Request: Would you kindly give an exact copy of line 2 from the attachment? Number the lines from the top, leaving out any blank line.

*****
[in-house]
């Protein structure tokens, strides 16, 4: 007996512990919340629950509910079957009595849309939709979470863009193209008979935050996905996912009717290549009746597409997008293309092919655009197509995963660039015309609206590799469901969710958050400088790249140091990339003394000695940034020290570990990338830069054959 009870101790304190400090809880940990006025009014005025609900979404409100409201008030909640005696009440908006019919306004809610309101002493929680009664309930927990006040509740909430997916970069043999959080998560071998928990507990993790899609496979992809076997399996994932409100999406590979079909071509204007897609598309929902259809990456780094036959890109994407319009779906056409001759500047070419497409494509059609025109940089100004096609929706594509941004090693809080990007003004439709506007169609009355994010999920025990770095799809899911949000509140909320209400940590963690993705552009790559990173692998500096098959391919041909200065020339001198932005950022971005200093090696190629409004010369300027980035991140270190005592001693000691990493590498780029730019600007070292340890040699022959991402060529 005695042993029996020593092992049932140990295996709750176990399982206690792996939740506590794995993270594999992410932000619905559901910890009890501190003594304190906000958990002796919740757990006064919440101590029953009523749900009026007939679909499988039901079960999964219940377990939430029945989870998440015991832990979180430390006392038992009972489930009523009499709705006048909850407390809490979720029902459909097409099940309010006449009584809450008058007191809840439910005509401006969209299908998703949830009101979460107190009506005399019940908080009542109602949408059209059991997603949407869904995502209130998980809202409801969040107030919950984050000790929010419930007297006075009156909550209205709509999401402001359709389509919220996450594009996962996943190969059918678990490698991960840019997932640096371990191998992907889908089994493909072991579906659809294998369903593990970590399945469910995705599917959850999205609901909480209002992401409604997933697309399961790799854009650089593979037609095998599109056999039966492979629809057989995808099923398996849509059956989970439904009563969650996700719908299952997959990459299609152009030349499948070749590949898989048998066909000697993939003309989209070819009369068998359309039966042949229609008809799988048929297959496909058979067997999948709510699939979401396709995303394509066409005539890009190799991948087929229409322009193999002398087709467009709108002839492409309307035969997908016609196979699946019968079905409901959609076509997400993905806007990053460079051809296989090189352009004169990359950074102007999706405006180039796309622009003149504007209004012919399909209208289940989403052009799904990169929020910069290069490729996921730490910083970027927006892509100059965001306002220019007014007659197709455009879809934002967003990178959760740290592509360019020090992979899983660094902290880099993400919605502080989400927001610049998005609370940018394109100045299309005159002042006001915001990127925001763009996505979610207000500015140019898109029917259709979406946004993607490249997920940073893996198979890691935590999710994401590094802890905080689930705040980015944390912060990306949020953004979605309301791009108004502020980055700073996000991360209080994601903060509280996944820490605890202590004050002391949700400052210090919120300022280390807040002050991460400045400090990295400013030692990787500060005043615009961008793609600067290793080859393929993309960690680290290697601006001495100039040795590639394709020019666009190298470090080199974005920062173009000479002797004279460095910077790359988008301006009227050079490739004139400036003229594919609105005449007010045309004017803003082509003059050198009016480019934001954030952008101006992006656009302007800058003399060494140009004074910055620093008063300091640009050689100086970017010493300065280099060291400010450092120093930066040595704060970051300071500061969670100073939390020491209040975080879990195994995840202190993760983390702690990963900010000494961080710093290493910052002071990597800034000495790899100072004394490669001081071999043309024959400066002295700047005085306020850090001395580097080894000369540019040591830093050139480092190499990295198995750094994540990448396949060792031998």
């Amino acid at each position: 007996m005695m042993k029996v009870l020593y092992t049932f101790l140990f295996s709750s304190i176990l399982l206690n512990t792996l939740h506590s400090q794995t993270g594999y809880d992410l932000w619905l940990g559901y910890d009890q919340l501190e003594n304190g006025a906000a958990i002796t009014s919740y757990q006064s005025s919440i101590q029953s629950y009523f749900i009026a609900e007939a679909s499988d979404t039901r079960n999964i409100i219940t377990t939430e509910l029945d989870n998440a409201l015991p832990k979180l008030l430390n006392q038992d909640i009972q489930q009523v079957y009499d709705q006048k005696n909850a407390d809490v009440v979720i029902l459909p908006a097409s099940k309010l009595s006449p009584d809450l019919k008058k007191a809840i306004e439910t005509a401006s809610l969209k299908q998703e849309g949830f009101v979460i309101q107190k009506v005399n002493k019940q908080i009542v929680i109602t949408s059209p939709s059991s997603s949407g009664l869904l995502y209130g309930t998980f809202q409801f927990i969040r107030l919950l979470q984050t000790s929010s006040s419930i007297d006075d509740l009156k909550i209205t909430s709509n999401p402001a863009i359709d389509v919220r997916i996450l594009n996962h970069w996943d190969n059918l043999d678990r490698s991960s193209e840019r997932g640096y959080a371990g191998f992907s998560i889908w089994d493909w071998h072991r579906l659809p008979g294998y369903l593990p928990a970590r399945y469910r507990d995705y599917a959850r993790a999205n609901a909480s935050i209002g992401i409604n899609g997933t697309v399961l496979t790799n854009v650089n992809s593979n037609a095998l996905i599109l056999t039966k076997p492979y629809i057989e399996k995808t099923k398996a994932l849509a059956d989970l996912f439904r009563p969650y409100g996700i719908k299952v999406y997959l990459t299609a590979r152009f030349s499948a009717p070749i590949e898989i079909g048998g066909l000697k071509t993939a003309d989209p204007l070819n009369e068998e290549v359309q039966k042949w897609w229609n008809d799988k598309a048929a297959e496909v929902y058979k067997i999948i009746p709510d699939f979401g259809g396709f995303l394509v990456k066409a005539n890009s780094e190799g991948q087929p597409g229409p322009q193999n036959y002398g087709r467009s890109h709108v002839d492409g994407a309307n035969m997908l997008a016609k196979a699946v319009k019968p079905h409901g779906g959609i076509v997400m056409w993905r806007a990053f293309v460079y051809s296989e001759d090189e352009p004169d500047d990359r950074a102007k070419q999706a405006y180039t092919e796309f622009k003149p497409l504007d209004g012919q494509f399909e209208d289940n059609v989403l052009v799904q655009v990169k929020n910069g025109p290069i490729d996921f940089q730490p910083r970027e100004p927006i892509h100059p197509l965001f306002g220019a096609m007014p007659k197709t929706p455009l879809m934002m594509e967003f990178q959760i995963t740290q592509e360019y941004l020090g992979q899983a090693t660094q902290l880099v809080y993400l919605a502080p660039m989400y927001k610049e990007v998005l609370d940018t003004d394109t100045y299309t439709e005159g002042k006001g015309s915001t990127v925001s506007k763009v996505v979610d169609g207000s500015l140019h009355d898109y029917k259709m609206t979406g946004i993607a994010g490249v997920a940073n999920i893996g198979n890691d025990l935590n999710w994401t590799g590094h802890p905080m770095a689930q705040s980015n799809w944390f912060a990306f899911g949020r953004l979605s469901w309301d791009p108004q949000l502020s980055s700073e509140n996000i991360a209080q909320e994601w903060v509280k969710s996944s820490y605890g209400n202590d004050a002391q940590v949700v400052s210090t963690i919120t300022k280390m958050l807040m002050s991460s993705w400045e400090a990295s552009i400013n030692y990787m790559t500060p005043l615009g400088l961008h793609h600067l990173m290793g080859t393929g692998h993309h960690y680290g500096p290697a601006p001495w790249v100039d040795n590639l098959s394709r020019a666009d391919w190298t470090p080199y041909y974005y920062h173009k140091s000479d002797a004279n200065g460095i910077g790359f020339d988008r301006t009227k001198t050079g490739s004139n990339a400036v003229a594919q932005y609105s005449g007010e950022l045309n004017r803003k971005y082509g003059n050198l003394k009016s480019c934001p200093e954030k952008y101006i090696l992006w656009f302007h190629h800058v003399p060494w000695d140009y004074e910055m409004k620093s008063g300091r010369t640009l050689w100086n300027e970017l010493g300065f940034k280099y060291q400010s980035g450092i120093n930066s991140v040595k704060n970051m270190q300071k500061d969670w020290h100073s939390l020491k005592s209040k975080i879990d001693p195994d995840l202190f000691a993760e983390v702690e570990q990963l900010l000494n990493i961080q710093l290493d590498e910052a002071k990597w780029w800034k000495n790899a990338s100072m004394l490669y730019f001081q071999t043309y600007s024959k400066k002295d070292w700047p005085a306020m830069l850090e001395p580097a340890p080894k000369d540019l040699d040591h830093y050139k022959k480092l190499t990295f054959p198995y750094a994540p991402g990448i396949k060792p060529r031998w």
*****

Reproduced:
């Protein structure tokens, strides 16, 4: 007996512990919340629950509910079957009595849309939709979470863009193209008979935050996905996912009717290549009746597409997008293309092919655009197509995963660039015309609206590799469901969710958050400088790249140091990339003394000695940034020290570990990338830069054959 009870101790304190400090809880940990006025009014005025609900979404409100409201008030909640005696009440908006019919306004809610309101002493929680009664309930927990006040509740909430997916970069043999959080998560071998928990507990993790899609496979992809076997399996994932409100999406590979079909071509204007897609598309929902259809990456780094036959890109994407319009779906056409001759500047070419497409494509059609025109940089100004096609929706594509941004090693809080990007003004439709506007169609009355994010999920025990770095799809899911949000509140909320209400940590963690993705552009790559990173692998500096098959391919041909200065020339001198932005950022971005200093090696190629409004010369300027980035991140270190005592001693000691990493590498780029730019600007070292340890040699022959991402060529 005695042993029996020593092992049932140990295996709750176990399982206690792996939740506590794995993270594999992410932000619905559901910890009890501190003594304190906000958990002796919740757990006064919440101590029953009523749900009026007939679909499988039901079960999964219940377990939430029945989870998440015991832990979180430390006392038992009972489930009523009499709705006048909850407390809490979720029902459909097409099940309010006449009584809450008058007191809840439910005509401006969209299908998703949830009101979460107190009506005399019940908080009542109602949408059209059991997603949407869904995502209130998980809202409801969040107030919950984050000790929010419930007297006075009156909550209205709509999401402001359709389509919220996450594009996962996943190969059918678990490698991960840019997932640096371990191998992907889908089994493909072991579906659809294998369903593990970590399945469910995705599917959850999205609901909480209002992401409604997933697309399961790799854009650089593979037609095998599109056999039966492979629809057989995808099923398996849509059956989970439904009563969650996700719908299952997959990459299609152009030349499948070749590949898989048998066909000697993939003309989209070819009369068998359309039966042949229609008809799988048929297959496909058979067997999948709510699939979401396709995303394509066409005539890009190799991948087929229409322009193999002398087709467009709108002839492409309307035969997908016609196979699946019968079905409901959609076509997400993905806007990053460079051809296989090189352009004169990359950074102007999706405006180039796309622009003149504007209004012919399909209208289940989403052009799904990169929020910069290069490729996921730490910083970027927006892509100059965001306002220019007014007659197709455009879809934002967003990178959760740290592509360019020090992979899983660094902290880099993400919605502080989400927001610049998005609370940018394109100045299309005159002042006001915001990127925001763009996505979610207000500015140019898109029917259709979406946004993607490249997920940073893996198979890691935590999710994401590094802890905080689930705040980015944390912060990306949020953004979605309301791009108004502020980055700073996000991360209080994601903060509280996944820490605890202590004050002391949700400052210090919120300022280390807040002050991460400045400090990295400013030692990787500060005043615009961008793609600067290793080859393929993309960690680290290697601006001495100039040795590639394709020019666009190298470090080199974005920062173009000479002797004279460095910077790359988008301006009227050079490739004139400036003229594919609105005449007010045309004017803003082509003059050198009016480019934001954030952008101006992006656009302007800058003399060494140009004074910055620093008063300091640009050689100086970017010493300065280099060291400010450092120093930066040595704060970051300071500061969670100073939390020491209040975080879990195994995840202190993760983390702690990963900010000494961080710093290493910052002071990597800034000495790899100072004394490669001081071999043309024959400066002295700047005085306020850090001395580097080894000369540019040591830093050139480092190499990295198995750094994540990448396949060792031998």